Home Corfu economy Green list: which countries could switch from “orange” and the quarantine will end?

Green list: which countries could switch from “orange” and the quarantine will end?


As ministers meet to decide on changes to the “traffic light” system for arriving travelers, airlines, vacation companies, travel agents and unions demand that the government expand ” green list ”of destinations without quarantine – and reveals the data on which the decisions are based.

They also want news on plans that have been widely leaked to allow fully vaccinated travelers to avoid quarantine. These are the key question and the answers.

Follow Green List update live: Malta and Madeira appear ready to travel without quarantine

Just remind me what’s going on?

In the second of three weekly reviews of the risk management traffic light system, ministers decide whether countries should be shuffled between the “red list” (requiring hotel quarantine), the “amber list” (self-isolation) and the green list without quarantine.

Currently, 50 countries, including India, UAE, Turkey, Egypt, South Africa and all of South America, are on the red list. The only viable destinations currently on the green list are Gibraltar and Iceland.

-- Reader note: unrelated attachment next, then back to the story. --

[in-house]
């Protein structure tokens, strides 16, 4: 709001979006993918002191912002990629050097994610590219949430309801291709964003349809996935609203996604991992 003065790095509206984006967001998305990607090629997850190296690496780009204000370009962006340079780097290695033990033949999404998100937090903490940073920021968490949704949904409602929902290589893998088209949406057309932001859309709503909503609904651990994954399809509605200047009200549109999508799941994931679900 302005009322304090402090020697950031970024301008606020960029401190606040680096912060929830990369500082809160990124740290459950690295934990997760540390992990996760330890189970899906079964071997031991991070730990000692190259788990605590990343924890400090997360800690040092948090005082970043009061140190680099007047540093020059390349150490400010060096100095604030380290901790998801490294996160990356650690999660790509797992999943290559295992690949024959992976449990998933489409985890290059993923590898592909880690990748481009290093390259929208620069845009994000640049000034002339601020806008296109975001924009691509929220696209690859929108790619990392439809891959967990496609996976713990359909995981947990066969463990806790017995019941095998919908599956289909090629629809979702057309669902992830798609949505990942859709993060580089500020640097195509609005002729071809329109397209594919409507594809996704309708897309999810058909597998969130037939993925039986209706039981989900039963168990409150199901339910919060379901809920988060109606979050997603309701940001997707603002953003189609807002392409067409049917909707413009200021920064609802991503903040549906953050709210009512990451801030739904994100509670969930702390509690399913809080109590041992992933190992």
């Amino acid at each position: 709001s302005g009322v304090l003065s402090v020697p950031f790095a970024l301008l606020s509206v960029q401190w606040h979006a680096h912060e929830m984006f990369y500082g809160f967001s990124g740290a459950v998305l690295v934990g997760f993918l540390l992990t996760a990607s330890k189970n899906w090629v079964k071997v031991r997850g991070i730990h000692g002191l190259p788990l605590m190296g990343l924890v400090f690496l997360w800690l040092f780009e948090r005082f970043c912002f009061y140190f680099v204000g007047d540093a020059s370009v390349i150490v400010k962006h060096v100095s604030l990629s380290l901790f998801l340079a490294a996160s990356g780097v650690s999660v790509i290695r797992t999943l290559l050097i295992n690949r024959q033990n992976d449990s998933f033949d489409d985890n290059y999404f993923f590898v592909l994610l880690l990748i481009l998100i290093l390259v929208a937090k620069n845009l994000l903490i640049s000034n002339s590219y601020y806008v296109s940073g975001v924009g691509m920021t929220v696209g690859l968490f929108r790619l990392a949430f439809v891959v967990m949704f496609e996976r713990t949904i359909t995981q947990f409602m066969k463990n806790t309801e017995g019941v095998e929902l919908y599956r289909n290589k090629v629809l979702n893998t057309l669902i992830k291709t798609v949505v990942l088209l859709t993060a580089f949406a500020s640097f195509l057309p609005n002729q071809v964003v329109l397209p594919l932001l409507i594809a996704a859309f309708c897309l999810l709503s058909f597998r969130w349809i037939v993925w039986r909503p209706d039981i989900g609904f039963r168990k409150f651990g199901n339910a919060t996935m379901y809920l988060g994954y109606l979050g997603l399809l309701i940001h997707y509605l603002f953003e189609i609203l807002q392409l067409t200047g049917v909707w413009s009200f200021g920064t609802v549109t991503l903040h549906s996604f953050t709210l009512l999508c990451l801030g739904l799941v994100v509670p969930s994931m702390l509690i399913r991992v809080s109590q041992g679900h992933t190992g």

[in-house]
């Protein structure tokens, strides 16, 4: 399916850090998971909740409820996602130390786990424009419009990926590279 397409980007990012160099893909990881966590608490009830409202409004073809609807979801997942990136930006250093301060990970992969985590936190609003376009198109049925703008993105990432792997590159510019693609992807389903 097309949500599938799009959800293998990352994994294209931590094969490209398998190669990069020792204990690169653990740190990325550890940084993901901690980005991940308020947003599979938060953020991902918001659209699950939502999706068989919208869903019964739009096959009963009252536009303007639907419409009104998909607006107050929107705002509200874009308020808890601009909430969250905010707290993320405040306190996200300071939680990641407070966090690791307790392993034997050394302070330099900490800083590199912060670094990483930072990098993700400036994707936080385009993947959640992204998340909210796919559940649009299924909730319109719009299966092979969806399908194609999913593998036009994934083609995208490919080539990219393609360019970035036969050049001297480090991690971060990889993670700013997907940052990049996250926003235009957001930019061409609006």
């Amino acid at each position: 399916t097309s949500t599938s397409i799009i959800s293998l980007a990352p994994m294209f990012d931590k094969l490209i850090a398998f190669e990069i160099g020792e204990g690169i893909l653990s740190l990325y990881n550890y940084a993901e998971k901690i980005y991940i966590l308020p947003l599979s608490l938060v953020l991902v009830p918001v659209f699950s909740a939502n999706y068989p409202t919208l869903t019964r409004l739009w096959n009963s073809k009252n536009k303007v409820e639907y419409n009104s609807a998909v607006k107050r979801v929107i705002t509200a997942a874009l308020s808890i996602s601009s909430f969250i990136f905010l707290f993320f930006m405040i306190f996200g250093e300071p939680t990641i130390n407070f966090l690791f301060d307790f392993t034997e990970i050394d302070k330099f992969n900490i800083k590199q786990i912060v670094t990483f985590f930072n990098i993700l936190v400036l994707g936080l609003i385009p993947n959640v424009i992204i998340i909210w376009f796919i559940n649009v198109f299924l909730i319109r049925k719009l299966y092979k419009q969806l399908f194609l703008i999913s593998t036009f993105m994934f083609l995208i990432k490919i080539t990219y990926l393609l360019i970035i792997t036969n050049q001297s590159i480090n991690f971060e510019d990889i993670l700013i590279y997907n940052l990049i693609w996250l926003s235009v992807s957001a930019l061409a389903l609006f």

The Orange List contains almost all of the UK’s favorite destinations, including Spain, France, Portugal, Italy, Croatia, Greece, and the United States.

The first traffic light review, on June 3, was fully disclosed before Transport Secretary Grant Shapps announced Portugal would abruptly switch from green to amber – sparking an exodus of vacationers from the only destination holidays on the non-quarantine list.

The transport secretary can also make an announcement on when fully vaccinated arrivals from Amber List countries could avoid quarantine, and the testing regime for Green List countries.

Who decides – and what criteria are used?

A destination may be on the green list if coronavirus infection rates, ‘variants of concern’ and the number of connecting international passengers are low, while vaccine deployment, data reliability and genomic sequencing capacity are high.

The Joint Biosafety Center makes recommendations and decisions on country categories are made by ministers, including Grant Shapps and Health Secretary Matt Hancock.